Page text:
Things You Need to Know About Catch-and-Release

TFOCourtesy of Mia Sheppard, Teddy Roosevelt Conversation Partnership.


Mia Sheppard is an accomplished guide, casting teacher and conservationist. Recently, she penned this article about ‘catch-and-release’ and some of her tips on how to protect the resource.

For more on Mia and her work for the Teddy Roosevelt Conversation Partnership, please visit:

©Nicholas Conklin.

©Nicholas Conklin.

“When our daughter was three she watched her dad harvest a hatchery steelhead; it was the first time she had ever seen one of us kill a fish. Horrified, she almost started to cry. We had to console her and explain that it was OK, that the fish was from a hatchery and was produced for take. In her mind, all fish should be catch and release, and to this day she still believes all fish should be returned to the water.

I practice catch and release, but don’t take me for a purist. I love to eat fish! I commercial fished in Alaska for three years, harvesting millions of pounds of crab and salmon for consumption. I indulged in eating the catch of crab, sockeye, kings, cod and halibut. The decision to catch and release is a personal choice.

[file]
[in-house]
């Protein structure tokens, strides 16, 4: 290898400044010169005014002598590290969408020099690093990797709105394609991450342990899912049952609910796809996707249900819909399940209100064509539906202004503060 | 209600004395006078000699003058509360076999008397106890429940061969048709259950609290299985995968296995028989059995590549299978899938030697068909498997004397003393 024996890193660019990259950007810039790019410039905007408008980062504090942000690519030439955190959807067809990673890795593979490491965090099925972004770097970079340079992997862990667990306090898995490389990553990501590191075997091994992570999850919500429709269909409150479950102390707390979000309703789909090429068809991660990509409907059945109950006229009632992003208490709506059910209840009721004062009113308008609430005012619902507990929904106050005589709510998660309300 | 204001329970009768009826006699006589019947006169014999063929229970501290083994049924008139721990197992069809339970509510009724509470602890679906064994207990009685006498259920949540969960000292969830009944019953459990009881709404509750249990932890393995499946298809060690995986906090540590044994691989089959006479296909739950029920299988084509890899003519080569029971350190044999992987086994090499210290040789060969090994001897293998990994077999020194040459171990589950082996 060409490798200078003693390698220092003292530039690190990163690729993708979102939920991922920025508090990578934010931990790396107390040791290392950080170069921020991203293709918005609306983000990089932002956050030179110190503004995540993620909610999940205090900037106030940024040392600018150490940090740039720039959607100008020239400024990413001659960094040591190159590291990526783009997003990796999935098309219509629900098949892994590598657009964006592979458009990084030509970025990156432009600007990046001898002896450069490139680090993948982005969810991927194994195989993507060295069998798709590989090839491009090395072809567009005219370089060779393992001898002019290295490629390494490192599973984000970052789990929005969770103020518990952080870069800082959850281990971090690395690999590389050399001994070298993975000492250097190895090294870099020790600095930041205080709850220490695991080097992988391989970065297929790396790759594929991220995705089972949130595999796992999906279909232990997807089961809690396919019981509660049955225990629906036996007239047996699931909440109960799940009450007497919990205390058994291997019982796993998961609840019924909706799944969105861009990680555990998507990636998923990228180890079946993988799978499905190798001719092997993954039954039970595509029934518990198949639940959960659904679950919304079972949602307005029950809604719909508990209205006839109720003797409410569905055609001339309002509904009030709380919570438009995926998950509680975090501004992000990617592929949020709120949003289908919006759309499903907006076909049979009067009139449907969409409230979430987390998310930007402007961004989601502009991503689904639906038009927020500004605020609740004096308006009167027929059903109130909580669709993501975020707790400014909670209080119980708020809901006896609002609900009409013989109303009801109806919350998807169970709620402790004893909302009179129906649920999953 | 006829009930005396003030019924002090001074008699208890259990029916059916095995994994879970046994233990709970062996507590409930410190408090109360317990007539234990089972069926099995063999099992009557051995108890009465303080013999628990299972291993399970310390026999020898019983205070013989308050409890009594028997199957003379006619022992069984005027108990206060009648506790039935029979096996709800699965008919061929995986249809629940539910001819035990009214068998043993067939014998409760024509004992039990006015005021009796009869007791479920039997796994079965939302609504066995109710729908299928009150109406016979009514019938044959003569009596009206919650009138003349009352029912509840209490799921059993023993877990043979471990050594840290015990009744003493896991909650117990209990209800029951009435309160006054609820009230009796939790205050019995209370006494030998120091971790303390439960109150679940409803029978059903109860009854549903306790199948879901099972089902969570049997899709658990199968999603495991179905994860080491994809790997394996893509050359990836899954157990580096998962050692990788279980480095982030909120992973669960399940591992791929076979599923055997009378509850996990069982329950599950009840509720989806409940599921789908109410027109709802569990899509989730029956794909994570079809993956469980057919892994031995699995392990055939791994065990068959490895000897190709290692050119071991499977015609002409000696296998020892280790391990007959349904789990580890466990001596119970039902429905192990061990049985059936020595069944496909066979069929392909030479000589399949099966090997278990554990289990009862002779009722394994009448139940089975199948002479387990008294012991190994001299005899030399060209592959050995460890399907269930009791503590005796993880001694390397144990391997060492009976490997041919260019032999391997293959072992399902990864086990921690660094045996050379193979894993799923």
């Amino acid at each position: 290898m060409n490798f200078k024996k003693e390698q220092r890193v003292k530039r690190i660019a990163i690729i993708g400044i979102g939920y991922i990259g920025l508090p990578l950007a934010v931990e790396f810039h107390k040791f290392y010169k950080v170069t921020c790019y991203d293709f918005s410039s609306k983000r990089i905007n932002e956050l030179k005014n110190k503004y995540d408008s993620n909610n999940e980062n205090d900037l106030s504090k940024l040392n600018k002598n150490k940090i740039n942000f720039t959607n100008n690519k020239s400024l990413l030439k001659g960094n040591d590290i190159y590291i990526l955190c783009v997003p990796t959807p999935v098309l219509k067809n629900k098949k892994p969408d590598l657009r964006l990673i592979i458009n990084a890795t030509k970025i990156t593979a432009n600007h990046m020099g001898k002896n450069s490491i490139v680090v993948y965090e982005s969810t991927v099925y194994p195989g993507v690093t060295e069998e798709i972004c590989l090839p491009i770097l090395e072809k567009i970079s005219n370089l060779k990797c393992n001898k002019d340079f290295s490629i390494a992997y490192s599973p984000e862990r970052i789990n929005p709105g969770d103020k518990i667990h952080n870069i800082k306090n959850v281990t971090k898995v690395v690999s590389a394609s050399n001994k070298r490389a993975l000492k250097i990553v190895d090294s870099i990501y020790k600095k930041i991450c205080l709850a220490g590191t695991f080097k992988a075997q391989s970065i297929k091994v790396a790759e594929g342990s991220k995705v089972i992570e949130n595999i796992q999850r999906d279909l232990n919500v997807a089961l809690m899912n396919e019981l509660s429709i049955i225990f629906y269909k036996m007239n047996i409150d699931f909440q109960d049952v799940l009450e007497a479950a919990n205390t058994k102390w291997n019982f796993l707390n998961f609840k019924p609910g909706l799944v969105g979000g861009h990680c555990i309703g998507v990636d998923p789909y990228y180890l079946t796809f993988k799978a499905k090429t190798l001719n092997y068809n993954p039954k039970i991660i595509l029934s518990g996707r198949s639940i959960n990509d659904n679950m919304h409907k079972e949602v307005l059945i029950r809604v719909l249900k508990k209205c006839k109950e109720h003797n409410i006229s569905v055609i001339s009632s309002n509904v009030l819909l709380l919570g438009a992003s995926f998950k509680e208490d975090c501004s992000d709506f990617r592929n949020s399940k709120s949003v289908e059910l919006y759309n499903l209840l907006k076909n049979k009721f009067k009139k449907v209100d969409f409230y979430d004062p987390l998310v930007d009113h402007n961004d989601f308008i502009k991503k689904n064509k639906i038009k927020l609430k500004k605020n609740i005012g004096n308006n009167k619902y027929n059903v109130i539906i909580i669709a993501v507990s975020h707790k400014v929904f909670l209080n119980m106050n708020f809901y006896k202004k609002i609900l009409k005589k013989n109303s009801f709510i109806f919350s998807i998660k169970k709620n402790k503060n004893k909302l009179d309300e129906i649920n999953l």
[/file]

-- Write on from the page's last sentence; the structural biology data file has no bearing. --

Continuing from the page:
Sport fishing isn’t just about the catching; it’s an excuse to see beautiful places, fish new water and, when I’m lucky, feel the take of a curious fish, watching my reel spin and hang on for the ride. It’s the experience of connecting with a life form that is powerful and mysterious.  Catch and release is also about healthy returns for future anglers.

I believe every fish returned is an opportunity for another angler. Returning fish also gives that species a chance to spawn, and more spawners contribute to more angling opportunity and healthier runs. Plus, older fish produce more offspring.

As a sportswoman, I want to see more fishing opportunities in the future, and if releasing fish will increase my opportunity for healthier runs then it’s one less fish in the cooler and one more fish for the future.”

For Mia’s techniques on the best way to practice catch and release, read the rest of her blog post here, Three Things You Need to Know About Catch and Release.


About templeforkoutfitters
Armed with a lifetime passion for fishing, we set out to establish a new standard of value for fly and conventional rods. We have relied on our own experience and advice of many professionals in creating what we believe is the perfect marriage - price and performance. Sound too good to be true? Cast one and you be the judge.

One Response to Things You Need to Know About Catch-and-Release

  1. Gin Clear says:

    Reblogged this on Gin Clear and commented:
    Good reminders about C&R fishing.

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